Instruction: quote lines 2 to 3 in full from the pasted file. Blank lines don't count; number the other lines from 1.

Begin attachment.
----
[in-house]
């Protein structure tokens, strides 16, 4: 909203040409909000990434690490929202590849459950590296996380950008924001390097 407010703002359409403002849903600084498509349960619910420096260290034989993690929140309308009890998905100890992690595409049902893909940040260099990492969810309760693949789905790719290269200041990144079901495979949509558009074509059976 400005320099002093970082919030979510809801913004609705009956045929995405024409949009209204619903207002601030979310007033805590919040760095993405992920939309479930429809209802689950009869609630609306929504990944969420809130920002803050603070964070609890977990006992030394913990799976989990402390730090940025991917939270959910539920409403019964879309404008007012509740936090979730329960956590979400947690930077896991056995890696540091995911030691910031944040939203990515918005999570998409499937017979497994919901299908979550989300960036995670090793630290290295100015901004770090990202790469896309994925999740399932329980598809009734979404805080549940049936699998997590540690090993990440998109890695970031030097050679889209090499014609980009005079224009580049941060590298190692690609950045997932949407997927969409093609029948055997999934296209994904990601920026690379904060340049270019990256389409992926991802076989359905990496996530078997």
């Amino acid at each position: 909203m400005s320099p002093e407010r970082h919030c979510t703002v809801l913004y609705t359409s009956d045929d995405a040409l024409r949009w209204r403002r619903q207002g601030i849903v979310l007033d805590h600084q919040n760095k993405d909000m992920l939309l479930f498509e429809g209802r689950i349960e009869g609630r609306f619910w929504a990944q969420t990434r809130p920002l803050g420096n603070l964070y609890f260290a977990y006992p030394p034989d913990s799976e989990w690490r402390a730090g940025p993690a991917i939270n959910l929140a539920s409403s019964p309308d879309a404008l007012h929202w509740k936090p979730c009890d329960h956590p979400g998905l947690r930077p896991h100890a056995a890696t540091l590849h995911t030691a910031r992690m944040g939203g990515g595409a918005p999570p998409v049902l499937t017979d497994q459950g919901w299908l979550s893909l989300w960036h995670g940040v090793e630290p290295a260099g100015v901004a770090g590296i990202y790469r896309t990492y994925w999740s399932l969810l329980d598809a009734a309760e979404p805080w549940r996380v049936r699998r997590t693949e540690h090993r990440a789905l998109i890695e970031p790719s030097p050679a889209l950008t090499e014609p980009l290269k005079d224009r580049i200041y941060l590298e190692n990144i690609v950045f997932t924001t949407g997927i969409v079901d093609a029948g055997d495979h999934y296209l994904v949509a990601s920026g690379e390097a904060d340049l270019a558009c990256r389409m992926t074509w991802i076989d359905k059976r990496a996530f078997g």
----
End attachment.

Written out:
């Protein structure tokens, strides 16, 4: 909203040409909000990434690490929202590849459950590296996380950008924001390097 407010703002359409403002849903600084498509349960619910420096260290034989993690929140309308009890998905100890992690595409049902893909940040260099990492969810309760693949789905790719290269200041990144079901495979949509558009074509059976 400005320099002093970082919030979510809801913004609705009956045929995405024409949009209204619903207002601030979310007033805590919040760095993405992920939309479930429809209802689950009869609630609306929504990944969420809130920002803050603070964070609890977990006992030394913990799976989990402390730090940025991917939270959910539920409403019964879309404008007012509740936090979730329960956590979400947690930077896991056995890696540091995911030691910031944040939203990515918005999570998409499937017979497994919901299908979550989300960036995670090793630290290295100015901004770090990202790469896309994925999740399932329980598809009734979404805080549940049936699998997590540690090993990440998109890695970031030097050679889209090499014609980009005079224009580049941060590298190692690609950045997932949407997927969409093609029948055997999934296209994904990601920026690379904060340049270019990256389409992926991802076989359905990496996530078997």
């Amino acid at each position: 909203m400005s320099p002093e407010r970082h919030c979510t703002v809801l913004y609705t359409s009956d045929d995405a040409l024409r949009w209204r403002r619903q207002g601030i849903v979310l007033d805590h600084q919040n760095k993405d909000m992920l939309l479930f498509e429809g209802r689950i349960e009869g609630r609306f619910w929504a990944q969420t990434r809130p920002l803050g420096n603070l964070y609890f260290a977990y006992p030394p034989d913990s799976e989990w690490r402390a730090g940025p993690a991917i939270n959910l929140a539920s409403s019964p309308d879309a404008l007012h929202w509740k936090p979730c009890d329960h956590p979400g998905l947690r930077p896991h100890a056995a890696t540091l590849h995911t030691a910031r992690m944040g939203g990515g595409a918005p999570p998409v049902l499937t017979d497994q459950g919901w299908l979550s893909l989300w960036h995670g940040v090793e630290p290295a260099g100015v901004a770090g590296i990202y790469r896309t990492y994925w999740s399932l969810l329980d598809a009734a309760e979404p805080w549940r996380v049936r699998r997590t693949e540690h090993r990440a789905l998109i890695e970031p790719s030097p050679a889209l950008t090499e014609p980009l290269k005079d224009r580049i200041y941060l590298e190692n990144i690609v950045f997932t924001t949407g997927i969409v079901d093609a029948g055997d495979h999934y296209l994904v949509a990601s920026g690379e390097a904060d340049l270019a558009c990256r389409m992926t074509w991802i076989d359905k059976r990496a996530f078997g």